Dr. Bronner's is a mix of various tropical, vegetable, and essential oils, so I'm not surprised at this. These oils can play havoc with fabrics.
posted by Thorzdad at 8:24 AM on September 17, 2012


Are you sure it's a stain, and not the dye getting washed out?

I also agree that Dr. Bronner's is not a good choice for clothes. Detergents were invented because soaps did things like this to clothing. Dr. Bronner's is great for some things, and I'm sure it is all natural. But all natural soap means it contains basically lye, oil and salt.
posted by gjc at 8:53 AM on September 17, 2012


I am not sure that it's not occurring in the dryer, but I thought the washer was more likely. Don't have access to take pictures right now but the stain looks like a scaly, light white marking that gets all over the khakis, but only the khakis. It doesn't affect any other clothing.

So it looks like it might be the Dr. Bronners, eh? I started using it because the last conventional detergent I was using was making me feel itchy and Dr. Bronner's advertised itself as detergent for one of its many uses, if I recall correctly, but you all seem right in indicating that is the most likely culprit. The weird thing is, as I mentioned, it only seems to affect the Dockers...

Anyone have recommendations for a gentle laundry detergent, then? Thanks for your feedback.
posted by the foreground at 9:32 AM on September 17, 2012


We use All Free & Clear. I always run an extra rinse cycle to make sure all the detergent has been removed from the fabric, that might help with the itchiness you were experiencing.

As for it only affecting the Dockers, the last few pairs my husband bought definitely have some kind of fabric treatment to make them more stain resistant, I would bet that the treatment is not playing nicely with the Dr. Bronners.
posted by crankylex at 9:48 AM on September 17, 2012


If you're near a Trader Joe's, they have a decent laundry detergent that's fairly gentle and also, reasonably priced.
posted by Lynsey at 10:09 AM on September 17, 2012


I am not sure that it's not occurring in the dryer, but I thought the washer was more likely.

It could be the dryer. In the past, I've noticed that stain resistant/wrinkle-free clothing sometimes doesn't do well at very high heat (well, super high, like an iron), but they've gotten a lot better recently, so it could still be the soap.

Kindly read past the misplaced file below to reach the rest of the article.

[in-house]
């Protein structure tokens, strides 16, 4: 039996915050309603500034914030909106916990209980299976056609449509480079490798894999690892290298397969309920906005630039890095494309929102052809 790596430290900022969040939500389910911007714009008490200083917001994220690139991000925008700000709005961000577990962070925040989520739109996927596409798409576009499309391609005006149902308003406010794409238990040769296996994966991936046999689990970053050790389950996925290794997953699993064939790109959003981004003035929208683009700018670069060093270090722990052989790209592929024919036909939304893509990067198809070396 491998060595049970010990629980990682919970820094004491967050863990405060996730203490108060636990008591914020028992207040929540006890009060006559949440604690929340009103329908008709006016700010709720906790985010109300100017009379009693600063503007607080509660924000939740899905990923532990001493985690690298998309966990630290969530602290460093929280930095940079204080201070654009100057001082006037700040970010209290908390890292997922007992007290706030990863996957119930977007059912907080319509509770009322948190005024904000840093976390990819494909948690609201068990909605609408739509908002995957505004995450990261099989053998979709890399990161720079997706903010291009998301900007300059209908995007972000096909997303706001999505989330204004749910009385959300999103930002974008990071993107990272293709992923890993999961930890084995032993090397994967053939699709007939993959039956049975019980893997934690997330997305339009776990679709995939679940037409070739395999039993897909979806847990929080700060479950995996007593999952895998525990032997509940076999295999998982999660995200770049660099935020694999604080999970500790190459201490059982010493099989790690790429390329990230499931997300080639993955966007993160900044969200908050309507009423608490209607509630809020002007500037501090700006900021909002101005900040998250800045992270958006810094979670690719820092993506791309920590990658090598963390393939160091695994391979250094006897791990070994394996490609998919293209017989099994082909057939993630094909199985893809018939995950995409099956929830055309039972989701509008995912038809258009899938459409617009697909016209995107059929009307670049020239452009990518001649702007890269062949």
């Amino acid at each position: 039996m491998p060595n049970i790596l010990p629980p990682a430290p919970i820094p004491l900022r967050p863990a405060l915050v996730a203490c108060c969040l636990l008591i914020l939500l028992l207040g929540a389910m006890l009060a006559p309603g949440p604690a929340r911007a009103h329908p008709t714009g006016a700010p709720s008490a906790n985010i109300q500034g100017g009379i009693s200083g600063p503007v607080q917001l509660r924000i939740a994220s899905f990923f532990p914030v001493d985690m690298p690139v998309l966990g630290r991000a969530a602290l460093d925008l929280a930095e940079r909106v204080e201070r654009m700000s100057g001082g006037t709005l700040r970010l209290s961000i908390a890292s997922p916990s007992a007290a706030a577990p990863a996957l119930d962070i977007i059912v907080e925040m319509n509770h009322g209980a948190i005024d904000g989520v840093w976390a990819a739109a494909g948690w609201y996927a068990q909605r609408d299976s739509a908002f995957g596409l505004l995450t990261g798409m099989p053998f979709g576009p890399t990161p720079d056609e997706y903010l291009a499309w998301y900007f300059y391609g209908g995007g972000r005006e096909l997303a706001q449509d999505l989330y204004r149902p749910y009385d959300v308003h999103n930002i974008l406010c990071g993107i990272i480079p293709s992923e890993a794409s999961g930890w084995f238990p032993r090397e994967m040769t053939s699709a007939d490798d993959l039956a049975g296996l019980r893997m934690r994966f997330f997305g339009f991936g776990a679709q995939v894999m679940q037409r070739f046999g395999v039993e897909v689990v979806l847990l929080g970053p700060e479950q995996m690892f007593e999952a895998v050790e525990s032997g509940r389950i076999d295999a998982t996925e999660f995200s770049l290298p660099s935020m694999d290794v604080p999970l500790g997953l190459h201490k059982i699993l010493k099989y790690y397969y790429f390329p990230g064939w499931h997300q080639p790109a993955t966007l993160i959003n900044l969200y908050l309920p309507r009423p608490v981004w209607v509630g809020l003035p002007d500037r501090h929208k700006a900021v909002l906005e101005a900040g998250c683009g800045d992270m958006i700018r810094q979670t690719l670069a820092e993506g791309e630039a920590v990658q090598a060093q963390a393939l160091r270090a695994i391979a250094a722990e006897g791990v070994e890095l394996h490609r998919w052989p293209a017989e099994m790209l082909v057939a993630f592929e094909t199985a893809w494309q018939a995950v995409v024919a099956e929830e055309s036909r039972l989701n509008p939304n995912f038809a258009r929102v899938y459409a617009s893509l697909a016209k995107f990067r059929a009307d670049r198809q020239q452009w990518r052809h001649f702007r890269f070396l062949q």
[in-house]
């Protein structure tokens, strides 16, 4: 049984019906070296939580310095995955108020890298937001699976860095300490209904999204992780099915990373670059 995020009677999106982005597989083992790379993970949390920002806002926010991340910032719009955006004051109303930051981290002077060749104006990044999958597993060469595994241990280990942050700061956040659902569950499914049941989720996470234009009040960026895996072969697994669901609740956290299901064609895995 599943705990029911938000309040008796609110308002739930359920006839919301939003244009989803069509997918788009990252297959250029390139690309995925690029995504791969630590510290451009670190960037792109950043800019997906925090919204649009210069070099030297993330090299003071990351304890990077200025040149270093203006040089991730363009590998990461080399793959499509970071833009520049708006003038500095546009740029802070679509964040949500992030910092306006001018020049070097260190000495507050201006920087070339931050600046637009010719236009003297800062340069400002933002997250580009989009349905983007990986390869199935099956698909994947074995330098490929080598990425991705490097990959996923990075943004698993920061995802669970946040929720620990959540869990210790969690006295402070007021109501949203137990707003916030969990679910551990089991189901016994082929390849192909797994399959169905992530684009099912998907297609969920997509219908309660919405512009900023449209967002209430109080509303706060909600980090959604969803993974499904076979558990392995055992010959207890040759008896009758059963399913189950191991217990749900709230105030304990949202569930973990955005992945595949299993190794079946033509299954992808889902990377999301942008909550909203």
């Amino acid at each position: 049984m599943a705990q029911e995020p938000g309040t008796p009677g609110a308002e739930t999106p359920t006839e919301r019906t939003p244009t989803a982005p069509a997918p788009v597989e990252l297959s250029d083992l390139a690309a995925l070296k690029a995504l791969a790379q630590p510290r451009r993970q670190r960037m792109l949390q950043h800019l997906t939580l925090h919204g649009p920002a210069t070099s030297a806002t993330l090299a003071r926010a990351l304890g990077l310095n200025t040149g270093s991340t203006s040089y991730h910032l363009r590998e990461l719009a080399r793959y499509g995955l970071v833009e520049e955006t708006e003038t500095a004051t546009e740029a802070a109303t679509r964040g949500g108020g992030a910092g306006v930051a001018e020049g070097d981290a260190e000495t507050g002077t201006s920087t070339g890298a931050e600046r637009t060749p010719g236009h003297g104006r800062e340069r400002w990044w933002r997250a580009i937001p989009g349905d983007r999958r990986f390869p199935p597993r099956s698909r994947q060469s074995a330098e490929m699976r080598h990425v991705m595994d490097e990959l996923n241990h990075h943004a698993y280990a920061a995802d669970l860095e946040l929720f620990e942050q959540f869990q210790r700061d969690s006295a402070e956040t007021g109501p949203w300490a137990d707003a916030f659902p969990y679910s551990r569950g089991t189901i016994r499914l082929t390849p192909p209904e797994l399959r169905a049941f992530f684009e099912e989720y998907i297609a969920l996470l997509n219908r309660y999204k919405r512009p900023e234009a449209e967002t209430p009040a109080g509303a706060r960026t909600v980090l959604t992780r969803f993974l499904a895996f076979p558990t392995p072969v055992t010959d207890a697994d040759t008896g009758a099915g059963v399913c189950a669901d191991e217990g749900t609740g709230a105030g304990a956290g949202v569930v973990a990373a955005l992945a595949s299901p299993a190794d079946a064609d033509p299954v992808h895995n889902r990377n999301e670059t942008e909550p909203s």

You could try Dreft detergent.
posted by bluefly at 10:15 AM on September 17, 2012


I used to have this happen with my khakis, and I was using a regular detergent (Tide or something, nothing fancy like Dr. Bronner's). The problem was that I was adding the detergent after I had loaded in my clothes, and wherever the detergent splashed directly onto the pants I got weird super-light-bleached blotches that you could only really see in direct sunlight.

The solution was to get in the habit of: (1) start washer filling, (2) add detergent, (3) wait until washer was almost ENTIRELY full of water and detergent was well mixed-in, and only then (4) adding in clothes.

I'd say it's worth a try if you really want to stick with the Dr. Bronner's but then again it's not exactly cheap to experiment with full-cost pants. However, I'd definitely recommend getting in the habit of adding detergent before clothes even if you switch to a real laundry detergent. Also, if you're dealing with stiff and itchy clothes after washing with real detergents, lower the amount you use to between one-eighth and one-half of what the bottle recommends. (And actually read the label! A lot of people just fill up the whole cup, when in reality the bottle recommends filling to a line that is WAY at the bottom of the cup.)
posted by iminurmefi at 10:20 AM on September 17, 2012 [1 favorite]


That's the wrong soap and it's messing up your pants. All Free and Clear is the way to go. As a bonus you can use it on almost everything else (floors, sinks, dishes, etc).
posted by fake at 10:29 AM on September 17, 2012


A blacklight will show the soap scum, if it's really the detergent.

Given the anti-stain coatings on a lot of men's clothes these days, the combination of that with Dr. Bronner's Crazy Soap suggests a thick coating of goo. Switch to real detergent.
posted by wenestvedt at 11:50 AM on September 17, 2012


Thanks, everyone! I'm going to switch to real detergent and also utilize the directions outlined by iminurmefi. Hoping that will clear this situation up. Pun intended.
posted by the foreground at 12:50 PM on September 17, 2012


My clothes got itchy and crunchy when using cheap detergents. Switching to Tide and Downey Liquid makes my clothes noticeably softer.
posted by gjc at 7:07 PM on September 17, 2012